HAU
The Cold War is not a trope

This work is licensed under the Creative Commons | © Katherine Verdery. ISSN 2049-1115 (Online). DOI: http://dx.doi.org/10.14318/hau6.2.025

BOOK SYMPOSIUM

The Cold War is not a trope

Katherine VERDERY, City University of New York Graduate Center

Comment on Price, David. 2016. Cold War anthropology: The CIA, the Pentagon, and the growth of dual use anthropology. Durham, NC: Duke University Press.

I sometimes hear colleagues speaking of “the Cold War” as if it were merely a trope, rather than a concrete reality involving specific institutions, flows of money, organizations, and individuals such as scholars and politicians, all bound together in specific social relationships. David Price’s Cold War anthropology (2016) proves the latter view beyond any doubt and should be required reading for anyone interested in the history of anthropology, particularly its dark side. This riveting read, based on many years of grueling research in the never-never land of Freedom of Information Act (FOIA) requests as well as in multiple archives, will take its place among the classics of our field—though reader beware: it offers a harrowing experience.

Price’s main task is to show how military and intelligence agencies in the United States shaped the development of anthropology during the Cold War. A principal tool for him is the notion of “dual use anthropology”: research that could serve both to support theoretical work in the field and to provide interpretations useful to the military for waging war. Clyde Kluckhohn and Clifford Geertz, for instance, did not start out to collaborate with the CIA, but their work under its auspices participated in a massive realignment of energies and networks of influence during the 1950s to 1970s. By the mid-1970s, some 5,000 academics were cooperating with the CIA. CIA agents were put on the funding boards of foundations and CIA officers joined university communities under aliases, until exposés of covert operations in the late 1960s caused Congress to begin limiting the CIA’s activities.

Specifically concerning the AAA, in 1951 the CIA approached the board and set up a covert relationship with it, thereby obtaining the membership roster that enabled [448]the CIA to approach individual anthropologists directly and compromised the discipline’s independence. In addition, a CIA front organization, the Asia Foundation, successfully approached the association for help locating Asian scholars. These connections formed “part of a widespread pattern linking hundreds of anthropologists and other regional specialists with Cold War intelligence agencies” (Price 2016: 193).

Among the most important institutions to develop in this period were area studies centers and various seminars such as the Salzburg Seminars in American Civilization, funded by the US government and private foundations (some of them recipients of funds from CIA front organizations). A new culture of applying for grants took hold, with development of the genre of proposal writing that employed specific categories set by the funders (such as those based in the neocolonial idea of “development” or “modernization,” which anthropologists were slow to critique). Through projects based on these themes some anthropologists were drawn into the CIA’s orbit; others went to work for the CIA directly, or developed careers that traversed both CIA and academe.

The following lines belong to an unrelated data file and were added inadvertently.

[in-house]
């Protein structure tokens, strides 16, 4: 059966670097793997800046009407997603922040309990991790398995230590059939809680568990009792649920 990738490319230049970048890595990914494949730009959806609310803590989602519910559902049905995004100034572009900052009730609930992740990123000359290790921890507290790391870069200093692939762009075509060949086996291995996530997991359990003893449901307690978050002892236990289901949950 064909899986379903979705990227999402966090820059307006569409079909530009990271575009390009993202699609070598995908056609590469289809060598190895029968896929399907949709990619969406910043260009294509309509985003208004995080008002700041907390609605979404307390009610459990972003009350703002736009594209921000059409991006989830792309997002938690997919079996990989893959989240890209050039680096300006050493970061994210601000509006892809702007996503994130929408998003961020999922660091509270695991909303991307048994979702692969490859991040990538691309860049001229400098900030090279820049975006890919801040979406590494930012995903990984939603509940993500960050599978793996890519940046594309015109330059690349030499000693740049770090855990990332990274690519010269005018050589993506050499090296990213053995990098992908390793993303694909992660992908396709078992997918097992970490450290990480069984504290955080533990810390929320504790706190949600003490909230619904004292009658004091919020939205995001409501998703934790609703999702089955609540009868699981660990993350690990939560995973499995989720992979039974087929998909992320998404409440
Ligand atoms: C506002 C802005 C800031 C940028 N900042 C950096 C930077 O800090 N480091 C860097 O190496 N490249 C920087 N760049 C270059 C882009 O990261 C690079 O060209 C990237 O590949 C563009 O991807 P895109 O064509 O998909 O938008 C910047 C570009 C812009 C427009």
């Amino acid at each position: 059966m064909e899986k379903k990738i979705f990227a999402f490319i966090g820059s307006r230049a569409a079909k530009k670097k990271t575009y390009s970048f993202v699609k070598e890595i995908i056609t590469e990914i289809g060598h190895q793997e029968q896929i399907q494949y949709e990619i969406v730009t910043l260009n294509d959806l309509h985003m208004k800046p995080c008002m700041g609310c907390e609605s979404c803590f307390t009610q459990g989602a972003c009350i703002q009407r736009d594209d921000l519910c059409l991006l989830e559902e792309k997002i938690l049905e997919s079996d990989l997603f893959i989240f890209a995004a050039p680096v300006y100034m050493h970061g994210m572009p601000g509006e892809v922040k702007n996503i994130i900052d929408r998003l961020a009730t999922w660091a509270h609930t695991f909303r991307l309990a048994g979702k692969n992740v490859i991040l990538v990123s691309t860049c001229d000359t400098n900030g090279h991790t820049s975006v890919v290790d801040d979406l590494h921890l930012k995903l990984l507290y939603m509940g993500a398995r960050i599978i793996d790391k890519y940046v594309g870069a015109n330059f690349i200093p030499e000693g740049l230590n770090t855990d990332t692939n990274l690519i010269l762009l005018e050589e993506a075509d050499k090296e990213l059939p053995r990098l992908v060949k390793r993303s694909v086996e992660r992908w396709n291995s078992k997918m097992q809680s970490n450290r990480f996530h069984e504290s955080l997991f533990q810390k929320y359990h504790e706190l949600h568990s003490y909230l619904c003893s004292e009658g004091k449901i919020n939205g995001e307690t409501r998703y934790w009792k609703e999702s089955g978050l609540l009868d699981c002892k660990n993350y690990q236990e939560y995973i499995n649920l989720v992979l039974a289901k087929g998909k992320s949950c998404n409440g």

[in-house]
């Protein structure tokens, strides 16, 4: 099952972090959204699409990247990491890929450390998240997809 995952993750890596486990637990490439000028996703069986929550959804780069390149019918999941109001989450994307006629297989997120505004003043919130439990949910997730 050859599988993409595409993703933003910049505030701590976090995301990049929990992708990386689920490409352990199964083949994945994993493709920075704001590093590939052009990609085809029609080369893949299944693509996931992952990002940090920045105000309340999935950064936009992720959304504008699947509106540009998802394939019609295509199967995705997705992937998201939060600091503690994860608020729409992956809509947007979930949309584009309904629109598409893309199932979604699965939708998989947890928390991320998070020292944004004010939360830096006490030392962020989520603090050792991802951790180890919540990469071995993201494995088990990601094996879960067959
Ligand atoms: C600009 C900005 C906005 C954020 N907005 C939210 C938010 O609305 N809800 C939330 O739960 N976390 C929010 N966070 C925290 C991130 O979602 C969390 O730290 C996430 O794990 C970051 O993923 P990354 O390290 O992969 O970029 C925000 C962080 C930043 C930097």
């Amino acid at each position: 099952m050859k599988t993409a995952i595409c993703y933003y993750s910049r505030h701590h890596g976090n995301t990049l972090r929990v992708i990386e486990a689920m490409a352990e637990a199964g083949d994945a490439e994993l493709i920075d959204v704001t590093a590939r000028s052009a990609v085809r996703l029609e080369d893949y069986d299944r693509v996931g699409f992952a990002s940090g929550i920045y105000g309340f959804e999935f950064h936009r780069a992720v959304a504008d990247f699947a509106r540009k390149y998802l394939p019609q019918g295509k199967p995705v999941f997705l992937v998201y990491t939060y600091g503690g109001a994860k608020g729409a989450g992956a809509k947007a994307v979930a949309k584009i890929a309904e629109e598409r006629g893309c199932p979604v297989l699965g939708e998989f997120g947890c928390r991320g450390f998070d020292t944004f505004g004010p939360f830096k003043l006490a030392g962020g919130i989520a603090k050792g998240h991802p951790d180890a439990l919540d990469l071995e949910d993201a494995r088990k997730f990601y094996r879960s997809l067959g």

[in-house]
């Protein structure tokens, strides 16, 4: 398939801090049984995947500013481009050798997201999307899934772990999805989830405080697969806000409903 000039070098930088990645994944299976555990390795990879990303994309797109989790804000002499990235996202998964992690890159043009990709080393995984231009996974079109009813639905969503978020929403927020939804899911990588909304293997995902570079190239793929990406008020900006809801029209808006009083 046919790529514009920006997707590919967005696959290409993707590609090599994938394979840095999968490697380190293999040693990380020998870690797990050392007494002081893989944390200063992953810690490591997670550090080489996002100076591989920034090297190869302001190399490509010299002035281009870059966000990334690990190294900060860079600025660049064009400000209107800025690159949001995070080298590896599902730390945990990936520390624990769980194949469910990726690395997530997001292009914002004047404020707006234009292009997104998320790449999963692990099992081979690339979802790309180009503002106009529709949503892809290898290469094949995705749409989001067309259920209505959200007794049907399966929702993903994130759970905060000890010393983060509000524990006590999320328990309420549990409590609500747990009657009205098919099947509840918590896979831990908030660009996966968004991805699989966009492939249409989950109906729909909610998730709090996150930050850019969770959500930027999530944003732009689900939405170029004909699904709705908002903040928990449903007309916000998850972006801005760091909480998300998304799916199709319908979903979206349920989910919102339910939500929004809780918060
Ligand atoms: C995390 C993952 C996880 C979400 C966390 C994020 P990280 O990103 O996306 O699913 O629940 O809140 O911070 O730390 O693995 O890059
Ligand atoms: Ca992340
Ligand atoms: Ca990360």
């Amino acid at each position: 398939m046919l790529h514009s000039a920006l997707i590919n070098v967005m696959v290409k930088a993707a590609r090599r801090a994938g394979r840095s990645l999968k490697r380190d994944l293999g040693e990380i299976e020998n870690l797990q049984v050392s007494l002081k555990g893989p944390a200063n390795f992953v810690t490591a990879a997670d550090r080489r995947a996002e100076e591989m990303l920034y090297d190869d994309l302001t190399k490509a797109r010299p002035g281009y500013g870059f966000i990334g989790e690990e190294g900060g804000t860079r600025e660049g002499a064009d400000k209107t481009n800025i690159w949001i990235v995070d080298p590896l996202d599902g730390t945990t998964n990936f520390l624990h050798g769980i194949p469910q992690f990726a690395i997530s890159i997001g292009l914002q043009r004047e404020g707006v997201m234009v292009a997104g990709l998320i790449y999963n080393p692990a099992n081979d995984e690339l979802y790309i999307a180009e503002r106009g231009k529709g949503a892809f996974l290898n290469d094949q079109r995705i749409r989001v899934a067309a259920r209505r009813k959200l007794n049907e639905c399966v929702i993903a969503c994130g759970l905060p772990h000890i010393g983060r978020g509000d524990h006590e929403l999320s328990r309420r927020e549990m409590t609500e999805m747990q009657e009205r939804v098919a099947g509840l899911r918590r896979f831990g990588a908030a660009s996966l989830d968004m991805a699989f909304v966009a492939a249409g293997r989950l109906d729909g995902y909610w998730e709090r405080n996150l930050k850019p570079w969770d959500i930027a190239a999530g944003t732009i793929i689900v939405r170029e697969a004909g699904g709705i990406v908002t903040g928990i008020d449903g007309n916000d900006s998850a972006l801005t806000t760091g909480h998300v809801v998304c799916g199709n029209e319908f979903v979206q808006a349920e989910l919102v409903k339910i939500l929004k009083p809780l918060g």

In one of the most fascinating chapters, Price details how CIA fronts shaped anthropological research and how the CIA tried to “corner a free market” in scholarship, vitiating the notion of open inquiry in the process. Along with the Ford Foundation, the CIA gave funds preferentially to people with the “correct” political views and disseminated “lists of suggested topics” to conferences it funded, hoping to shape the research priorities of scholars attending. Particularly interesting is his discussion of the AAA’s relation to the “Asia Foundation,” a CIA front, and the leadership’s reluctance to sever relations completely even after the Foundation’s intelligence connections had become known. The episode reveals beautifully the articulation of social science with the Cold War’s militarized policies. So also does Price’s lengthy treatment of the Human Relations Area Files (HRAF) and its “dual use” relation to the US military, which funded it lavishly. The wealth of detail on these and other projects—such as the infamous Project Camelot and the American University’s Special Operations Research Office (SORO) for work serving counterinsurgency—boggles the mind.

Chapters 12 and 13 discuss at length the questions that increasingly arose in the discipline around complicity with the military in the war in Southeast Asia, culminating in the Jorgensen and Wolf affair and the Mead committee that “adjudicated” it (see below). With their detailed coverage of the politics of these distressing events in the Association’s history, the chapters are required reading for any anthropologist.